The day after we arrived we were driven to State House, the home of the President of Zambia, Kenneth Kaunda.  In the gorgeous formal garden, we met the President,  who was very welcoming and charming.

A couple of days later I went to a meeting at my new school and met the staff.  Most of the teachers were from Great Britain, but there were several from India and two African women, from South Africa.  One of the Africans, Lauretta Ngcobo, became a close and dear friend.

My first lesson was “Rapid Calculations in Pounds, Shillings, and Pence”.  Of course I didn’t know how many pence were in a shilling, or how many shillings were in a pound.  The lesson must have been torture for the students as I had to keep asking them.  They were very kind and patient, though.

Every day, for the two years I taught there, we had barefoot children coming to the school, clutching pieces of paper with their marks on them, asking if they could come to our school.  We all had to say that there was no room.  It was heartbreaking as they knew the only way they were going to do well was to get an education.  There was only one high school in Lusaka.  And it was more than full.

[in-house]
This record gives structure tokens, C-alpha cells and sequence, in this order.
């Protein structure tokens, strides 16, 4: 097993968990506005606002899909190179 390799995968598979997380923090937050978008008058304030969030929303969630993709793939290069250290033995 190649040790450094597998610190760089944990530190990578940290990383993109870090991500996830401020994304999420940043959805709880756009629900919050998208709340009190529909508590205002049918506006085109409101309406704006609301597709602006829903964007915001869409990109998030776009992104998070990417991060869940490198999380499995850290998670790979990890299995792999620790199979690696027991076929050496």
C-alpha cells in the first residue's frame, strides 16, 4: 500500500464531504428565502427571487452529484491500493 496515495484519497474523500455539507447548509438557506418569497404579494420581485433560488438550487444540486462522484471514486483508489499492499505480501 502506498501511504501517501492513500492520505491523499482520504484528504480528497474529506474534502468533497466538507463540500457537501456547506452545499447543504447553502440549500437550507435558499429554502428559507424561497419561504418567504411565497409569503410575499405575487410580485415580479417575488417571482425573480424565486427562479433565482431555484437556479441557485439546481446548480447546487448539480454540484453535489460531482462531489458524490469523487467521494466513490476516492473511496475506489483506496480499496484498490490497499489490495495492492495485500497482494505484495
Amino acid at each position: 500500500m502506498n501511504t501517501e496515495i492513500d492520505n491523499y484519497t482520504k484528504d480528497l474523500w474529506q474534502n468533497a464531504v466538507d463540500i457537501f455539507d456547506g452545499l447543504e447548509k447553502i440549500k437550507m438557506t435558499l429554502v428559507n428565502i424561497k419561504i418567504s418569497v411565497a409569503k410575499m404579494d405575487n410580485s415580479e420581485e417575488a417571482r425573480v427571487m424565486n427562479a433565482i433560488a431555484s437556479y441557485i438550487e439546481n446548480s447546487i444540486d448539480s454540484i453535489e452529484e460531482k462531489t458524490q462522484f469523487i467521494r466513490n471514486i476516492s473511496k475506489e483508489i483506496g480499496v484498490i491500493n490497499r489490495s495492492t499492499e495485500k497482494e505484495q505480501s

Most of the students lived with their families in round  one-room  houses, with holes for windows, thatched roofs, and dirt floors.  There were no bathrooms or kitchens.  Cooking was done outside and I can’t imagine what it must have been like sleeping on the floor with possibly a blanket, very little nourishing food in their stomachs.  The diet at that time consisted of Nshima, a porridge-like mixture, with some fruit or vegetables, and once or twice a month, some meat.  The whole family ate with their fingers from a communal dish.

Our home was humble, by North American standards.  Look for Part 3 to find out about the adventure involved in taking a bath!

Thanks for reading and have a good week – Maureen.